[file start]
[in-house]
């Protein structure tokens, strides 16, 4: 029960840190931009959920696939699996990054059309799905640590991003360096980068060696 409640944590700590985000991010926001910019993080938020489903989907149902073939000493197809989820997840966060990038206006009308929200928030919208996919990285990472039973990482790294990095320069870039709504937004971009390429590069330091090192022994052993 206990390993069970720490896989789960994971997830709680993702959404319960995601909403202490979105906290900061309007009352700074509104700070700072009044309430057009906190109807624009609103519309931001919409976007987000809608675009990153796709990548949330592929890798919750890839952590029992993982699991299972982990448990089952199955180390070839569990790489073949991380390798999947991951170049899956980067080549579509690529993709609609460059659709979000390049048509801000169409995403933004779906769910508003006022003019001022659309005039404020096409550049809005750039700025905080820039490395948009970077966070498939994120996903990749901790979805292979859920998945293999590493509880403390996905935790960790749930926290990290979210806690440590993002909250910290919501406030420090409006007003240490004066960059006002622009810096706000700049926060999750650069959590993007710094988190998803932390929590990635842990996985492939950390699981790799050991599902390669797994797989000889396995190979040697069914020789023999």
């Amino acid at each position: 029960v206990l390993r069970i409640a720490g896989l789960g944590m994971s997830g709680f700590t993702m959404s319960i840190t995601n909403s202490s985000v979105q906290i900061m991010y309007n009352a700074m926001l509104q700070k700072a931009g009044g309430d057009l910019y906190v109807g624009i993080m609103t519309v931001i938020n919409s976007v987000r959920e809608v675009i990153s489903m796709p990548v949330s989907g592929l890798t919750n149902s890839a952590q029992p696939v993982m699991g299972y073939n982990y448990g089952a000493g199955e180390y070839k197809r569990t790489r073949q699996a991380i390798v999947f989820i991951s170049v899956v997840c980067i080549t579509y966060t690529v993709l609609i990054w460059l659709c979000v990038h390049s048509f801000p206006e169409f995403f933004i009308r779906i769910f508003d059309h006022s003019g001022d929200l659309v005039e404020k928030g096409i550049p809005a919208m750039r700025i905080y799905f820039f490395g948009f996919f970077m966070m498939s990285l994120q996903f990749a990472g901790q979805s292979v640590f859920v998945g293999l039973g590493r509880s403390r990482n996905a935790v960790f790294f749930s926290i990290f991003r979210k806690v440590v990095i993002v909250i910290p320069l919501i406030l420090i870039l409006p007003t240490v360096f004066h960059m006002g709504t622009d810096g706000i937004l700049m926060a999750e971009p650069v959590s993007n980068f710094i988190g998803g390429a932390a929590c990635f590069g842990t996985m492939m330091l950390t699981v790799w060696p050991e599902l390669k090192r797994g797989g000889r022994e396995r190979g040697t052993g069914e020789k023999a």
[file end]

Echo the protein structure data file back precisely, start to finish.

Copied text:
[in-house]
């Protein structure tokens, strides 16, 4: 029960840190931009959920696939699996990054059309799905640590991003360096980068060696 409640944590700590985000991010926001910019993080938020489903989907149902073939000493197809989820997840966060990038206006009308929200928030919208996919990285990472039973990482790294990095320069870039709504937004971009390429590069330091090192022994052993 206990390993069970720490896989789960994971997830709680993702959404319960995601909403202490979105906290900061309007009352700074509104700070700072009044309430057009906190109807624009609103519309931001919409976007987000809608675009990153796709990548949330592929890798919750890839952590029992993982699991299972982990448990089952199955180390070839569990790489073949991380390798999947991951170049899956980067080549579509690529993709609609460059659709979000390049048509801000169409995403933004779906769910508003006022003019001022659309005039404020096409550049809005750039700025905080820039490395948009970077966070498939994120996903990749901790979805292979859920998945293999590493509880403390996905935790960790749930926290990290979210806690440590993002909250910290919501406030420090409006007003240490004066960059006002622009810096706000700049926060999750650069959590993007710094988190998803932390929590990635842990996985492939950390699981790799050991599902390669797994797989000889396995190979040697069914020789023999």
């Amino acid at each position: 029960v206990l390993r069970i409640a720490g896989l789960g944590m994971s997830g709680f700590t993702m959404s319960i840190t995601n909403s202490s985000v979105q906290i900061m991010y309007n009352a700074m926001l509104q700070k700072a931009g009044g309430d057009l910019y906190v109807g624009i993080m609103t519309v931001i938020n919409s976007v987000r959920e809608v675009i990153s489903m796709p990548v949330s989907g592929l890798t919750n149902s890839a952590q029992p696939v993982m699991g299972y073939n982990y448990g089952a000493g199955e180390y070839k197809r569990t790489r073949q699996a991380i390798v999947f989820i991951s170049v899956v997840c980067i080549t579509y966060t690529v993709l609609i990054w460059l659709c979000v990038h390049s048509f801000p206006e169409f995403f933004i009308r779906i769910f508003d059309h006022s003019g001022d929200l659309v005039e404020k928030g096409i550049p809005a919208m750039r700025i905080y799905f820039f490395g948009f996919f970077m966070m498939s990285l994120q996903f990749a990472g901790q979805s292979v640590f859920v998945g293999l039973g590493r509880s403390r990482n996905a935790v960790f790294f749930s926290i990290f991003r979210k806690v440590v990095i993002v909250i910290p320069l919501i406030l420090i870039l409006p007003t240490v360096f004066h960059m006002g709504t622009d810096g706000i937004l700049m926060a999750e971009p650069v959590s993007n980068f710094i988190g998803g390429a932390a929590c990635f590069g842990t996985m492939m330091l950390t699981v790799w060696p050991e599902l390669k090192r797994g797989g000889r022994e396995r190979g040697t052993g069914e020789k023999a």